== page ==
Monday, October 08, 2012

Family Stories : : Anne McAllister

Once upon a time .  . .

We all know stories that start that way, stories that our whole culture participates in, stories that provide insights and convey morals and, with luck, end with the words, “Happily ever after.”

800px-Steam-powered_sailing_ship_and_other_craft_by_moonlightThey are the stories that are conveyed through myth (though some of them certainly don’t end happily) and are made into movies or television shows.  They may be about a specific time or place, but they also express a universality. 

But every family has its own stories, too, the tales that make us who we are.  In my family we tell stories about sailing ships that crossed the ocean, about grandfathers who came to America seeking the American dream, about men going away to war, dying, and turning up forty years later living in the next county with a new wife. 

We tell stories about cowboys and Indians (we’re both in all the stories). We tell stories about riots in the streets, bombings of union halls, working on the roads throughout the depression.  We tell stories of wildcatting in the oil fields of Texas and joining utopian communes in New Jersey.  We tells stories about crossing the plains in November and December, sleeping under the covered wagon all winter to be there for the sale of railroad land in the spring.

We tell stories about delivering newspapers when it was 30 degrees below zero.  We tells stories about when the dog was lost – and blessedly found.  We tell stories about when George Washington slept here (or there) and which of the silver spoons (there are two) that served him the meal.  We tell stories of murders and gunfights, of trials and acquittals.   We tell stories of gin-swilling aunts and ne’er-do-well uncles, of daredevil adventurers and devoted moms and dads. 

No 438px-Covered_wagondoubt you do, too.  These are the stories that tell us where we came from, that make us smile or wince or shake our heads in wonder.  They are the stories we mine if we are writers, the ones that worm their way into our books because they have become part of our emotional landscape.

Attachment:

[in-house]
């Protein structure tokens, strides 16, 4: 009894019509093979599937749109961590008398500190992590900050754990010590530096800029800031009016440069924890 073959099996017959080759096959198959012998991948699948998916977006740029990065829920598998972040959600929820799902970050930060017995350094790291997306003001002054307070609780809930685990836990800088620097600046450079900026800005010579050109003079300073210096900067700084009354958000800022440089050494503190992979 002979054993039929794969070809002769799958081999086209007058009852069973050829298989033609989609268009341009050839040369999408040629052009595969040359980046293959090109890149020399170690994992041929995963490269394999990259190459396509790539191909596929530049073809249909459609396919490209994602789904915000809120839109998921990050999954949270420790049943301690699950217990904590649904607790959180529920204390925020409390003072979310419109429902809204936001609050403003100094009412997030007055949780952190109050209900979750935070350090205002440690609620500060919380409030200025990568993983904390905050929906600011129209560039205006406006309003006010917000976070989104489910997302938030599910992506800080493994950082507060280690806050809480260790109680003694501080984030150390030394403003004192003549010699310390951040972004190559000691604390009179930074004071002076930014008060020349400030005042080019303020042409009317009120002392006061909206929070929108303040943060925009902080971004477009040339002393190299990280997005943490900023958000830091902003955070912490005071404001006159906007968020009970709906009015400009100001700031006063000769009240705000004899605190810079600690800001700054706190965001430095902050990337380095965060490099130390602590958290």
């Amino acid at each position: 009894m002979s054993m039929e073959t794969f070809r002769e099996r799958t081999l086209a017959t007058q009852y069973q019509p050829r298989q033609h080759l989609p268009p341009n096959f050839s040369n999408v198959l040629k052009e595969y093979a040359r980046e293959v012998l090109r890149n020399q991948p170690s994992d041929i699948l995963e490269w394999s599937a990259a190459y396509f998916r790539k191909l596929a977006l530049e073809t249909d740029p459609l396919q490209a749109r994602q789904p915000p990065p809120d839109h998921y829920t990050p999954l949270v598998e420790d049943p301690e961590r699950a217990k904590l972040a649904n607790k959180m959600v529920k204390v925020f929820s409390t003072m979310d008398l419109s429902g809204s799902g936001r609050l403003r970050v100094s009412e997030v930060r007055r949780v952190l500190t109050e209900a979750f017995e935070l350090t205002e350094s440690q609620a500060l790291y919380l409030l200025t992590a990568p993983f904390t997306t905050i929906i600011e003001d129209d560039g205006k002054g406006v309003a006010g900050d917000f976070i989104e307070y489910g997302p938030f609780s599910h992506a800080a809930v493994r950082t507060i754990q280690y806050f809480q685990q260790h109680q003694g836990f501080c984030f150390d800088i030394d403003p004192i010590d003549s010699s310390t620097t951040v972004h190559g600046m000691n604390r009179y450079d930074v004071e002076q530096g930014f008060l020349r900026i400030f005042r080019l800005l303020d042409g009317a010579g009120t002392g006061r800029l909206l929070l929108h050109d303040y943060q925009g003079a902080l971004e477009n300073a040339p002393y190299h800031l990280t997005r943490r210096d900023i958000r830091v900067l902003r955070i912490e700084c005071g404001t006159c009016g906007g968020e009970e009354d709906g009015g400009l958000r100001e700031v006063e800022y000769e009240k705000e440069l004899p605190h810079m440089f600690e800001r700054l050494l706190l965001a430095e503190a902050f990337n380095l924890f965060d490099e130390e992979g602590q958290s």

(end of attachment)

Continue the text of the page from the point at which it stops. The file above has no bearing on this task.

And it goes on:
Every time I write a book, I find myself digging not only into my grab-bag of locations gleaned from my travels (and judicious use of Google Earth and travel sites online), and into memories of teenage angst, love at first sight, tears of loss, and the joy of reunion, but also into the stories that have been told to me since I was too young to remember.  They not only have made me who I am, they’ve made my characters who they are. 

When I sit down at the computer, I don’t  plan to use those stories.  I don’t have to. They are simply there.  Are they true?  in actual fact, I don’t usually know. But emotionally they resonate. They provide explanation, they give meaning.  Mostly whatever else they say, they say that through whatever life throws at us, we are resilient. We can survive. 

Romance stories tell us that, too.  But they say that we do it better in relationships.  We want our happily-ever-afters, no matter what.

What do your family stories tell you? 


Larry D. Moore [CC-BY-SA-3.0 ( or GFDL (], via Wikimedia Commons


John said...

This is really worth reading, it has too much details in it and yet it is so simple to understand

Accredited High School Diploma Online

Pat Cochran said...

Our family tales include maternal grand-
mother's Hessian grandfather, she was
born in Mexico; maternal grandfather:
born in Mexico/Spanish ancestry, came to
New Mexico, worked for several years in
mining and was able to bring wife and
children to U.S., was 108 y/o when he died;
paternal grandmother: born in Mexico, told
of Incan ancestry in her family history;
paternal grandfather: born in Mexico of
parents born in Spain, was an excellent
carpenter, helped my Dad build our family
home. Both sets of grand-parents raised
large families.

Pat Cochran

Mary Preston said...

I come from a family that loves to look back & remember stories told about our past. We chase up documents where possible too. I've got copies of birth, marriage & death certificates that go back generations. So much fun to read through. I come from Viking stock on my Father's side. On my Mother's side we obviously rambled all over Great Britain.

As my Mother says: "We may come from common stock, but we are not common."

Eli Yanti said...

nothing special with my family tale but my grandmom love to tell about the past, about colonies, soldier etc

Lory Lee said...

My grandfather was a Filipino guerilla. He fought for our country and because of it, he became deaf but he still works like anybody else. Miss him. :(